To compare the risk of incident hypertension between initiators of tumor necrosis factor (TNF)-α inhibitors and initiators of nonbiologic disease modifying antirheumatic drugs (hereafter referred to as nonbiologics) in rheumatoid arthritis patients taking methotrexate monotherapy.
We conducted a cohort study using insurance claims data (2001–2012) from the US. We identified initiators of use of either TNF-α inhibitors or nonbiologics. Subsequent exposure to these agents was measured monthly in a time-varying manner. The outcome of interest was incident hypertension, defined by a diagnosis and a prescription for an antihypertensive drug. Marginal structural models estimated hazard ratios (HRs) adjusted for both baseline and time-varying confounders. To validate the primary analysis, we designed a verification analysis to evaluate a known association between leflunomide (a nonbiologic disease modifying agent) and hypertension.
We identified 4,822 initiations of TNF-α inhibitor use and 2,400 of nonbiologic use. Crude incidence rates of hypertension per 1,000 person-years of follow-up were 36 (95% CI [confidence interval]: 32, 41) for the TNF-α inhibitor group and 42 (95% CI: 34, 51) for the nonbiologics group. The crude HR of TNF-α inhibitors versus nonbiologics for the risk of incident hypertension was 0.85 (95% CI: 0.67, 1.1). After adjusting for both baseline and time-varying covariates using marginal structural models, the HR was 0.95 (95% CI: 0.74, 1.2). In the verification analysis, the adjusted HR of incident hypertension was 2.3 (95% CI: 1.7, 3.0) in leflunomide initiators compared with methotrexate initiators.
Treatment with TNF-α inhibitors was not associated with a reduced risk of incident hypertension compared with nonbiologics in rheumatoid arthritis patients.
See Video Abstract at http://links.lww.com/EDE/B36
From the aDivision of Pharmacoepidemiology and Pharmacoeconomics, Brigham and Women’s Hospital & Harvard Medical School, Boston, MA; bDivision of Rheumatology, Immunology and Allergy, Brigham and Women’s Hospital, Boston, MA; and cDepartment of Global Health and Population, Harvard School of Public Health, Boston, MA.
Submitted 9 March 2015; accepted 19 January 2016.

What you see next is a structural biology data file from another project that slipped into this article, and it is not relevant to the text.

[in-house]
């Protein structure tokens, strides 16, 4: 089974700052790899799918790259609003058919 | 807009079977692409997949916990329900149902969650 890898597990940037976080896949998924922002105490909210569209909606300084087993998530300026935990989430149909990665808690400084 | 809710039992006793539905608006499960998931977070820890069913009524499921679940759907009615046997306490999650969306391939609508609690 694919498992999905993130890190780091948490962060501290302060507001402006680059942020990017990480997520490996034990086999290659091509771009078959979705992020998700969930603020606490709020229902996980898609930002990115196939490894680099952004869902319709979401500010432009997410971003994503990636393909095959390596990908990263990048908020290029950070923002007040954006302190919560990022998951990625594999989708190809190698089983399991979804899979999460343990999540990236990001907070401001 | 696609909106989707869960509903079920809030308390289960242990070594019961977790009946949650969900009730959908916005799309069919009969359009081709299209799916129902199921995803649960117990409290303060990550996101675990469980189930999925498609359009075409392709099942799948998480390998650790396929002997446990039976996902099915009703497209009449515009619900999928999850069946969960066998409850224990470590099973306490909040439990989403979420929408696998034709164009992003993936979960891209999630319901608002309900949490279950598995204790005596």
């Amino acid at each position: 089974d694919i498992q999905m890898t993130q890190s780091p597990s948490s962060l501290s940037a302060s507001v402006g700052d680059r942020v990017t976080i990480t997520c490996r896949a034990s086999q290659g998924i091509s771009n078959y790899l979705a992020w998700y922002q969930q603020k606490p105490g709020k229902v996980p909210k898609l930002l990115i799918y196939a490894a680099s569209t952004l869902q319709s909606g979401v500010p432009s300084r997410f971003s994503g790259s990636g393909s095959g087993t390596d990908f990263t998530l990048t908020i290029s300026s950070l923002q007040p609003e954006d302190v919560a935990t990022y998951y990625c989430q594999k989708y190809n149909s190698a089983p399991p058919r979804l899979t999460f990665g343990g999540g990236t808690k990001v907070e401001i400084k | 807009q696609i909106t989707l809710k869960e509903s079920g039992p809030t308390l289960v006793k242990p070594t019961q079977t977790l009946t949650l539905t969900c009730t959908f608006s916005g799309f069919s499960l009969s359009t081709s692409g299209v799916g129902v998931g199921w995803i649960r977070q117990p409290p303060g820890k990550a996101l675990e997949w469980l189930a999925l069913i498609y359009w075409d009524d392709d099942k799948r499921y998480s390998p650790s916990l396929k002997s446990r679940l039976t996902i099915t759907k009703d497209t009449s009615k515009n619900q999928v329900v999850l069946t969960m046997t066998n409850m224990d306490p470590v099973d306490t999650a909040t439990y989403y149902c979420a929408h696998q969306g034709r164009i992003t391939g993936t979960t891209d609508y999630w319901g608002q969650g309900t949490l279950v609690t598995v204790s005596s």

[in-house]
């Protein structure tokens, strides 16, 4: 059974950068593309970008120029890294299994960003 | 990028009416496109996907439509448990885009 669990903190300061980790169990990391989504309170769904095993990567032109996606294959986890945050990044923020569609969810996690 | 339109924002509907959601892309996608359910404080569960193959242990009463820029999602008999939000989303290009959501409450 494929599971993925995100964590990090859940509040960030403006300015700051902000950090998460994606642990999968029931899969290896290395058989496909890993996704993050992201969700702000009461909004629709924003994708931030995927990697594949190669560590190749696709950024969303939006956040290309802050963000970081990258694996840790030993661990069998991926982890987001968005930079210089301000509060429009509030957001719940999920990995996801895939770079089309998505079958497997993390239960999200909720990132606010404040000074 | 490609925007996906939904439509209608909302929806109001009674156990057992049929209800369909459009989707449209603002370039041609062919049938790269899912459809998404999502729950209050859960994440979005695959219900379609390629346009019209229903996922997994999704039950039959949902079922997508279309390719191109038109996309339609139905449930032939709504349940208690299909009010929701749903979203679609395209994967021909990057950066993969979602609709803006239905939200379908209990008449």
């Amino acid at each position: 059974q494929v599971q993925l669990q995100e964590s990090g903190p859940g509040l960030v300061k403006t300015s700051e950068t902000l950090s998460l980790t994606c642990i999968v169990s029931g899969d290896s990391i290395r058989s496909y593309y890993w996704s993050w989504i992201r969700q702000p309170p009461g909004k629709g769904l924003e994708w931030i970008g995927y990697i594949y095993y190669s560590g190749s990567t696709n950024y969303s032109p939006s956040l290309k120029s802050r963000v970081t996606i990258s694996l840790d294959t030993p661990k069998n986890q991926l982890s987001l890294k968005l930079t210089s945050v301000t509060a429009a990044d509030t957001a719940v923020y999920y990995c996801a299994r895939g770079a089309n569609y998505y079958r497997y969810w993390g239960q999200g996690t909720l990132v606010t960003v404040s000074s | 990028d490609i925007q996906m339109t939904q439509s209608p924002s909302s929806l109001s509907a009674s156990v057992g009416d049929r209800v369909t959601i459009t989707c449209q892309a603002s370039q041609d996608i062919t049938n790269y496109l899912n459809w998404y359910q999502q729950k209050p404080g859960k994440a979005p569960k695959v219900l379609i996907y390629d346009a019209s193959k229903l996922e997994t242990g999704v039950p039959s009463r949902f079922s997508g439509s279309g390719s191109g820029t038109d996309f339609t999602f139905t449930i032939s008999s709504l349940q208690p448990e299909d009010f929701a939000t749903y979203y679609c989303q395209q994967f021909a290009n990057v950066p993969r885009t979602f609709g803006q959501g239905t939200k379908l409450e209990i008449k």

This study was funded from internal sources of the Division of Pharamcoepidemiology and Pharmacoeconomics. Dr. Solomon is supported by National Institutes of Health (NIH) Grants K24 AR055989, P60 AR047782, and R01 AR056215. He receives research grants from Amgen and Lilly. He serves in unpaid roles on studies sponsored by Pfizer, Novartis, Lilly, and Bristol Myers Squibb. He also receives royalties from UpToDate.com. Dr. Kim is supported by NIH Grant K23 AR059677. She received research support from Pfizer and Lilly. Dr. Liao is supported by NIH Grant K08 AR060257 and the Harold and Duval Bowen Fund. Dr. Schneeweiss is principal investigator of the Harvard-Brigham Drug Safety and Risk Management Research Center funded by the US Food and Drug Administration (FDA). His work is partially funded by grants/contracts from PCORI, FDA, and National Heart, Lung, and Blood Institute. Schneeweiss is consultant to WHISCON, LLC, and Aetion, Inc., of which he also owns shares. He is principal investigator of investigator-initiated grants to the Brigham and Women’s Hospital from Novartis, and Boehringer-Ingelheim unrelated to the topic of this study.
The authors report no conflicts of interest.
Supplemental digital content is available through direct URL citations in the HTML and PDF versions of this article (www.epidem.com).
Correspondence: Rishi J. Desai, Division of Pharmacoepidemiology and Pharmacoeconomics, Department of Medicine, Brigham and Women’s Hospital and Harvard Medical School, 1620 Tremont Street, Suite 3030-R, Boston, MA 02120. E-mail: email@example.com.